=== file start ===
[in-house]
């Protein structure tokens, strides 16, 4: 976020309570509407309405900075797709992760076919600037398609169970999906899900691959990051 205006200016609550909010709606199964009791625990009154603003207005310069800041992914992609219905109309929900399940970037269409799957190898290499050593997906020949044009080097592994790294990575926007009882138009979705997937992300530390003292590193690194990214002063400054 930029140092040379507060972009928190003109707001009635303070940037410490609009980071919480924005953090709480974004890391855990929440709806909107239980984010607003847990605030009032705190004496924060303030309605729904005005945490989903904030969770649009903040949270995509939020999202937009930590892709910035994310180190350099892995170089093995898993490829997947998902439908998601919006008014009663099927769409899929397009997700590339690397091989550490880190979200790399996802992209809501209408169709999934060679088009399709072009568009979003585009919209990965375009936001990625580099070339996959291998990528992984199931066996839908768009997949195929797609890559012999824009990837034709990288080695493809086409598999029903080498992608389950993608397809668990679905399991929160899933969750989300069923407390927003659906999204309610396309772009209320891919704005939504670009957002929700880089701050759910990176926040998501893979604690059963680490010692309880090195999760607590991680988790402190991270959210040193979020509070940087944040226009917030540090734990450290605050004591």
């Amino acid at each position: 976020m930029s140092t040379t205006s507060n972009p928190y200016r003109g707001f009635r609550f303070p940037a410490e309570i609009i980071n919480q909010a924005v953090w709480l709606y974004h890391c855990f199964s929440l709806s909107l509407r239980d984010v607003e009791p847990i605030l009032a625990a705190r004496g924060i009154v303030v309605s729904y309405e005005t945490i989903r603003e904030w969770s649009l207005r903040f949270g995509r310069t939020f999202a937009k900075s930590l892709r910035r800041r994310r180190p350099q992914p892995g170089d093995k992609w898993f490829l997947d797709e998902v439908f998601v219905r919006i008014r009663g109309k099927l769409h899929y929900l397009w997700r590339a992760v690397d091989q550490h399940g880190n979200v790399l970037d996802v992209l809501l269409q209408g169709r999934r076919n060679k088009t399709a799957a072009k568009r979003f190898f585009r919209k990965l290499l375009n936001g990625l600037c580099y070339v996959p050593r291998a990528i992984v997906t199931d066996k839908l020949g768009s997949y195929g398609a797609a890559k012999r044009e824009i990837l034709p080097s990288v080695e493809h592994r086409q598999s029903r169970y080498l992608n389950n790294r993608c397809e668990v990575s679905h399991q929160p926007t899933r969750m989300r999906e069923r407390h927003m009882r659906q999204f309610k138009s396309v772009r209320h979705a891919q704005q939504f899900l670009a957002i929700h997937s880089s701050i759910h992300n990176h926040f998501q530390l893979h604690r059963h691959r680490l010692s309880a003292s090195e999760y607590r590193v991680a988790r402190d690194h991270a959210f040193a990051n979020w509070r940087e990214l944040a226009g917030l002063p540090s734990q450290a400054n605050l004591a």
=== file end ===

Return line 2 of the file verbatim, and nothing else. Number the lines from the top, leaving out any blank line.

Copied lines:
């Protein structure tokens, strides 16, 4: 976020309570509407309405900075797709992760076919600037398609169970999906899900691959990051 205006200016609550909010709606199964009791625990009154603003207005310069800041992914992609219905109309929900399940970037269409799957190898290499050593997906020949044009080097592994790294990575926007009882138009979705997937992300530390003292590193690194990214002063400054 930029140092040379507060972009928190003109707001009635303070940037410490609009980071919480924005953090709480974004890391855990929440709806909107239980984010607003847990605030009032705190004496924060303030309605729904005005945490989903904030969770649009903040949270995509939020999202937009930590892709910035994310180190350099892995170089093995898993490829997947998902439908998601919006008014009663099927769409899929397009997700590339690397091989550490880190979200790399996802992209809501209408169709999934060679088009399709072009568009979003585009919209990965375009936001990625580099070339996959291998990528992984199931066996839908768009997949195929797609890559012999824009990837034709990288080695493809086409598999029903080498992608389950993608397809668990679905399991929160899933969750989300069923407390927003659906999204309610396309772009209320891919704005939504670009957002929700880089701050759910990176926040998501893979604690059963680490010692309880090195999760607590991680988790402190991270959210040193979020509070940087944040226009917030540090734990450290605050004591």